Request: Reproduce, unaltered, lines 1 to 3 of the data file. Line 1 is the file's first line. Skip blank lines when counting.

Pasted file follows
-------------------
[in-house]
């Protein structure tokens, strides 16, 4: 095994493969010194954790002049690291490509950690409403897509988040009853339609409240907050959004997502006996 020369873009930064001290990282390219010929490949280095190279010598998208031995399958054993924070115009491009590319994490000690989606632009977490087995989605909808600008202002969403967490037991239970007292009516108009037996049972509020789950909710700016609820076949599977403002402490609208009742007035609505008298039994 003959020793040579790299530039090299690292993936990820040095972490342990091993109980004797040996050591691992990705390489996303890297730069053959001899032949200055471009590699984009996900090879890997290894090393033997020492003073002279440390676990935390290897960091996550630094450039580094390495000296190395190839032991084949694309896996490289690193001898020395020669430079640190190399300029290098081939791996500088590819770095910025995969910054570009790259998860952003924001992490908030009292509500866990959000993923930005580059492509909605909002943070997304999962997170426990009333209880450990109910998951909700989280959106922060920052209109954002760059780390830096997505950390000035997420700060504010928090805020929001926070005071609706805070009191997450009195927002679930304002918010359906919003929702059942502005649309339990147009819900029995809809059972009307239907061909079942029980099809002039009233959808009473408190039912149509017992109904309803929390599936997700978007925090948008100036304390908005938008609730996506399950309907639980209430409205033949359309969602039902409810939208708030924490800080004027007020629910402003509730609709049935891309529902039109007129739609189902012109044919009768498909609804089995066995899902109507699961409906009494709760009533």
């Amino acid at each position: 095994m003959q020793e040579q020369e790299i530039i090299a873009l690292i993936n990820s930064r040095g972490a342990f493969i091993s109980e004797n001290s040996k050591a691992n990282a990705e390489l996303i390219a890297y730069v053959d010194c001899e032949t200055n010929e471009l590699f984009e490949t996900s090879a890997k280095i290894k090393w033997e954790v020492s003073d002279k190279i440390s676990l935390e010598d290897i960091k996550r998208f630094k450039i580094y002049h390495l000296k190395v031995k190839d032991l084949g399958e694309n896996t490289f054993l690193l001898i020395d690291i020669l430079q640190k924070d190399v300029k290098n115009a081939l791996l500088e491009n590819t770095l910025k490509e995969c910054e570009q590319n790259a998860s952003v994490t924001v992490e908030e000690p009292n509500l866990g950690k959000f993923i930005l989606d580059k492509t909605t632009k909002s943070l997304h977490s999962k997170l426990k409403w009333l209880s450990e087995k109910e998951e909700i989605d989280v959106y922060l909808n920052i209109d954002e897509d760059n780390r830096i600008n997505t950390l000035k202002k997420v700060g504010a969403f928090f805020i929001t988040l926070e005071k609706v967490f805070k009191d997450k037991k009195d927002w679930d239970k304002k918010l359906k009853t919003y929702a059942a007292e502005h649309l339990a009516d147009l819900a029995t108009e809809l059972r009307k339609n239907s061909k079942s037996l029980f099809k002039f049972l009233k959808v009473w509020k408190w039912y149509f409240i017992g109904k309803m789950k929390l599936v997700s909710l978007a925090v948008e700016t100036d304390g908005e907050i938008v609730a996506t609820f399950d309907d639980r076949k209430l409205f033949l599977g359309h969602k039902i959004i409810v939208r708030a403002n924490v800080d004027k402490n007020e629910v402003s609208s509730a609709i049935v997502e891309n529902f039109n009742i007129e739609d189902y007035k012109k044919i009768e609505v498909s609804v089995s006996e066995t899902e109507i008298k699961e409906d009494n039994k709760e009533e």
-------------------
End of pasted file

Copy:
[in-house]
């Protein structure tokens, strides 16, 4: 095994493969010194954790002049690291490509950690409403897509988040009853339609409240907050959004997502006996 020369873009930064001290990282390219010929490949280095190279010598998208031995399958054993924070115009491009590319994490000690989606632009977490087995989605909808600008202002969403967490037991239970007292009516108009037996049972509020789950909710700016609820076949599977403002402490609208009742007035609505008298039994 003959020793040579790299530039090299690292993936990820040095972490342990091993109980004797040996050591691992990705390489996303890297730069053959001899032949200055471009590699984009996900090879890997290894090393033997020492003073002279440390676990935390290897960091996550630094450039580094390495000296190395190839032991084949694309896996490289690193001898020395020669430079640190190399300029290098081939791996500088590819770095910025995969910054570009790259998860952003924001992490908030009292509500866990959000993923930005580059492509909605909002943070997304999962997170426990009333209880450990109910998951909700989280959106922060920052209109954002760059780390830096997505950390000035997420700060504010928090805020929001926070005071609706805070009191997450009195927002679930304002918010359906919003929702059942502005649309339990147009819900029995809809059972009307239907061909079942029980099809002039009233959808009473408190039912149509017992109904309803929390599936997700978007925090948008100036304390908005938008609730996506399950309907639980209430409205033949359309969602039902409810939208708030924490800080004027007020629910402003509730609709049935891309529902039109007129739609189902012109044919009768498909609804089995066995899902109507699961409906009494709760009533």
């Amino acid at each position: 095994m003959q020793e040579q020369e790299i530039i090299a873009l690292i993936n990820s930064r040095g972490a342990f493969i091993s109980e004797n001290s040996k050591a691992n990282a990705e390489l996303i390219a890297y730069v053959d010194c001899e032949t200055n010929e471009l590699f984009e490949t996900s090879a890997k280095i290894k090393w033997e954790v020492s003073d002279k190279i440390s676990l935390e010598d290897i960091k996550r998208f630094k450039i580094y002049h390495l000296k190395v031995k190839d032991l084949g399958e694309n896996t490289f054993l690193l001898i020395d690291i020669l430079q640190k924070d190399v300029k290098n115009a081939l791996l500088e491009n590819t770095l910025k490509e995969c910054e570009q590319n790259a998860s952003v994490t924001v992490e908030e000690p009292n509500l866990g950690k959000f993923i930005l989606d580059k492509t909605t632009k909002s943070l997304h977490s999962k997170l426990k409403w009333l209880s450990e087995k109910e998951e909700i989605d989280v959106y922060l909808n920052i209109d954002e897509d760059n780390r830096i600008n997505t950390l000035k202002k997420v700060g504010a969403f928090f805020i929001t988040l926070e005071k609706v967490f805070k009191d997450k037991k009195d927002w679930d239970k304002k918010l359906k009853t919003y929702a059942a007292e502005h649309l339990a009516d147009l819900a029995t108009e809809l059972r009307k339609n239907s061909k079942s037996l029980f099809k002039f049972l009233k959808v009473w509020k408190w039912y149509f409240i017992g109904k309803m789950k929390l599936v997700s909710l978007a925090v948008e700016t100036d304390g908005e907050i938008v609730a996506t609820f399950d309907d639980r076949k209430l409205f033949l599977g359309h969602k039902i959004i409810v939208r708030a403002n924490v800080d004027k402490n007020e629910v402003s609208s509730a609709i049935v997502e891309n529902f039109n009742i007129e739609d189902y007035k012109k044919i009768e609505v498909s609804v089995s006996e066995t899902e109507i008298k699961e409906d009494n039994k709760e009533e």